We are about the most religious people in the world but all the devils of hell are now in the country.

An average citizen is so traumatized and feels so totally helpless that everyone runs to church and mosque (every other building is now a church or a mosque) to pray, and most of us have become religious fanatics. But sadly, religion used in that manner simply hypnotizes a person and makes him or her less able to act effectively in his or her own behalf, it acts as a drug and numbs a person.

I respect the religious belief that someone has chosen for themselves because it is an expression of their soul, but maybe we need to pray less and act more.

There are some things that are simply not acceptable and that one should not adapt to at all.

What we have in Nigeria as government, to bring it home to us, it is like having a mother and a father who are constantly beating up their children, not feeding them, not giving them medical care, raping them and as soon as they have new babies sell the older ones into slavery. We need to stop running away from this truth. We need to raise the bar of our expectations of the people in our government.

It is not just our right as citizens to demand accountability of our government, it is our individual responsibility and obligation, and when we fail to do so, we have failed ourselves and our country and we are as culpable as the people in our government.

What are the roots that clutch, what branches grow
Out of this stony rubbish? Son of man,
You cannot say, or guess, for you know only
A heap of broken images, where the sun beats,
And the dead tree gives no shelter, the cricket no relief,
And the dry stone no sound of water. Only
There is shadow under this red rock,
(Come in under the shadow of this red rock),
And I will show you something different from either
Your shadow at morning striding behind you
Or your shadow at evening rising to meet you;
I will show you fear in a handful of dust.

Here is no water but only rock
Rock and no water and the sandy road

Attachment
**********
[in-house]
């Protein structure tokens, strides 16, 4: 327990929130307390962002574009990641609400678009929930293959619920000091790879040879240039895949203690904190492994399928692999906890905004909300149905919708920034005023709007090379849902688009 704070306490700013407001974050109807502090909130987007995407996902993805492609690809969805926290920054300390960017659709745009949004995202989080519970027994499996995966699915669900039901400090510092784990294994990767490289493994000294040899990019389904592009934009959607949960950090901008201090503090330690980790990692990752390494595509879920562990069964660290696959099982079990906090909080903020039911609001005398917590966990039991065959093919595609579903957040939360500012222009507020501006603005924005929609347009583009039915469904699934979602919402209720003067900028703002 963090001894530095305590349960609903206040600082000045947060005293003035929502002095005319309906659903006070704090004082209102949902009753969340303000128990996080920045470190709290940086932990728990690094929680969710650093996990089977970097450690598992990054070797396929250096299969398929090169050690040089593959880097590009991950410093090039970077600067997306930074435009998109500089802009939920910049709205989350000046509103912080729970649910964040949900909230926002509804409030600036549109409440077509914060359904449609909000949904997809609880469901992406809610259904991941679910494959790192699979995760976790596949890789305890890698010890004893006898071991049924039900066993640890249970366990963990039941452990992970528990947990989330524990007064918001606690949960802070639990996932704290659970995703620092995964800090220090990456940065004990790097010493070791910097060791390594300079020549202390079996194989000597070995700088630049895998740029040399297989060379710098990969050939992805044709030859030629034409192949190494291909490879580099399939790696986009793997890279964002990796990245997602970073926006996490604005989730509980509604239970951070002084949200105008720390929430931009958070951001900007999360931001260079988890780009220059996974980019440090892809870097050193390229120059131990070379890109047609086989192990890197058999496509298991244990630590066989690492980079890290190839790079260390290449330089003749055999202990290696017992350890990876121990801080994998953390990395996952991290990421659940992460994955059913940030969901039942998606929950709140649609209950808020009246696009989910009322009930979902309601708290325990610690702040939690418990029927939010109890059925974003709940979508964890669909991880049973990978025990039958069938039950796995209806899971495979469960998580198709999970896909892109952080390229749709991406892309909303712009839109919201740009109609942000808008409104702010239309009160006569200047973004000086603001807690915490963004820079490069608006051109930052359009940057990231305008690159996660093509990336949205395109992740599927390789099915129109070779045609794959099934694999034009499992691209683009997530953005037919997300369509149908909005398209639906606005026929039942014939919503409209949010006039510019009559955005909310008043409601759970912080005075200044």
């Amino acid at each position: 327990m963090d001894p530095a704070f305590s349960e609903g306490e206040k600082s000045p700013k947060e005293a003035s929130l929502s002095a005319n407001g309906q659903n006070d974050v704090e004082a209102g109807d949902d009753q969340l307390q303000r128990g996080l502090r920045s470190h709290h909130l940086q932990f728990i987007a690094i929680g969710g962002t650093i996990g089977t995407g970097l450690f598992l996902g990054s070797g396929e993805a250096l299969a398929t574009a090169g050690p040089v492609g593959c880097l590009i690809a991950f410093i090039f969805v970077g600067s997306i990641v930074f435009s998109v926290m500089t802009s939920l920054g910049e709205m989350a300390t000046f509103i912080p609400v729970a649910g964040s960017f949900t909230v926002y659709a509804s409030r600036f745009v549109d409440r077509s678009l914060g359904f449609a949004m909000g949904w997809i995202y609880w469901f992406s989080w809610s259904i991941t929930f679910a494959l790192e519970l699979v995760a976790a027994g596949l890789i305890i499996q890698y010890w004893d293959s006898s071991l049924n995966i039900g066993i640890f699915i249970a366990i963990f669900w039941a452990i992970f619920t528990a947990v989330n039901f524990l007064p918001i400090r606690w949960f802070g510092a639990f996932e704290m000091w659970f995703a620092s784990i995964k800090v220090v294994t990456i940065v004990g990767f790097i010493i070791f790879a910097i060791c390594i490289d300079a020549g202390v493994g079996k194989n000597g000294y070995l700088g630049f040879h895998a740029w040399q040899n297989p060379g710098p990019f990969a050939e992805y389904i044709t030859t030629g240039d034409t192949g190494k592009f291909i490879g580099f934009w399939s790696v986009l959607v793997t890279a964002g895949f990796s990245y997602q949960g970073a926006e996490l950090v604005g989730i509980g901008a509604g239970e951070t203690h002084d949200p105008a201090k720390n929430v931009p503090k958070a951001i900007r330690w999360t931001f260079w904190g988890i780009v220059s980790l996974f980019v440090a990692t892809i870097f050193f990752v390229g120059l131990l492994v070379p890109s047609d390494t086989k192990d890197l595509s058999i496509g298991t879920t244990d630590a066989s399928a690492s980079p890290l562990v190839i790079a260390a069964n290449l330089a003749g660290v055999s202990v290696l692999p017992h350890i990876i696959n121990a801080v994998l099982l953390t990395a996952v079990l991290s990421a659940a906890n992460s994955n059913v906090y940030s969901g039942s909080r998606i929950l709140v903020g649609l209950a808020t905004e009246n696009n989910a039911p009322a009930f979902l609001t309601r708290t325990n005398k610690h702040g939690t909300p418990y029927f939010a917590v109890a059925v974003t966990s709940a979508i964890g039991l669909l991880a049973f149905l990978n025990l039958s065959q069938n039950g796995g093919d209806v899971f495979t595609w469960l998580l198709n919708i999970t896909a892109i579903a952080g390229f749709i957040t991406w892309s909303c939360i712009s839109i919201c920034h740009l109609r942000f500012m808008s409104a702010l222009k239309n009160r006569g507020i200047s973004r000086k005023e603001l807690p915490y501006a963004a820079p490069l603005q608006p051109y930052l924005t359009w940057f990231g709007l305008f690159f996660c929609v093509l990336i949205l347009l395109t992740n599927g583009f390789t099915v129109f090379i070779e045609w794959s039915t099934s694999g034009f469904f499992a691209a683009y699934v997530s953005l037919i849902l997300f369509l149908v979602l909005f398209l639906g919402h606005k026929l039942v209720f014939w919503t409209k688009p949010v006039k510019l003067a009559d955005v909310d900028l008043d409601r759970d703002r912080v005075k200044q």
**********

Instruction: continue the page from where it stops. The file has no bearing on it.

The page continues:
The road winding above among the mountains
Which are mountains of rock without water
If there were water we should stop and drink
Amongst the rock one cannot stop or think
Sweat is dry and feet are in the sand
If there were only water amongst the rock
Dead mountain mouth of carious teeth that cannot spit
Here one can neither stand nor lie nor sit
There is not even silence in the mountains
But dry sterile thunder without rain
There is not even solitude in the mountains
But red sullen faces sneer and snarl
From doors of mud-cracked houses
                                    If there were water….

The Wasteland. T.S. Eliot 1922

Wednesday, April 30, 2014

Plight of Women in Nigeria

Plight of Women in Nigeria and our indifferent government is the theme of this book. Nigerian women are incredibly strong, courageous and hardworking, but this hasn't helped us with our despotic government. Maybe women should secede.

In Yoruba mythology, women were once fed up with the cruel treatment at the hands of their men and king, then Obatala, and they seceded. And so they went to heaven. Life on earth grounded to a halt, the rains stopped, there were no one to farm, and there was starvation in the world. Obatala had to appeal to Olodumare to entreat the women to return so that humanity can continue.

In Greek mythology, when Persephone was abducted by Hades, her mother Demeter cursed the world and there was barrenness and famine. Zeus had to step in and appeal to Hades to return Persephone to her mother.

Seriously, Nigerian men, this is not just women's problems, you need to stand up and by your stance make it clear that you are not a part of the abduction of these girls, because this act taint all Nigerian men in my opinion, where are you guys when the women were marching in Abuja yesterday?

Feasts of Phantoms a novel by Kehinde Adeola Ayeni -- ISBN 978-0981393926 Available at your local bookstore, a host of online booksellers and directly from Genoa House.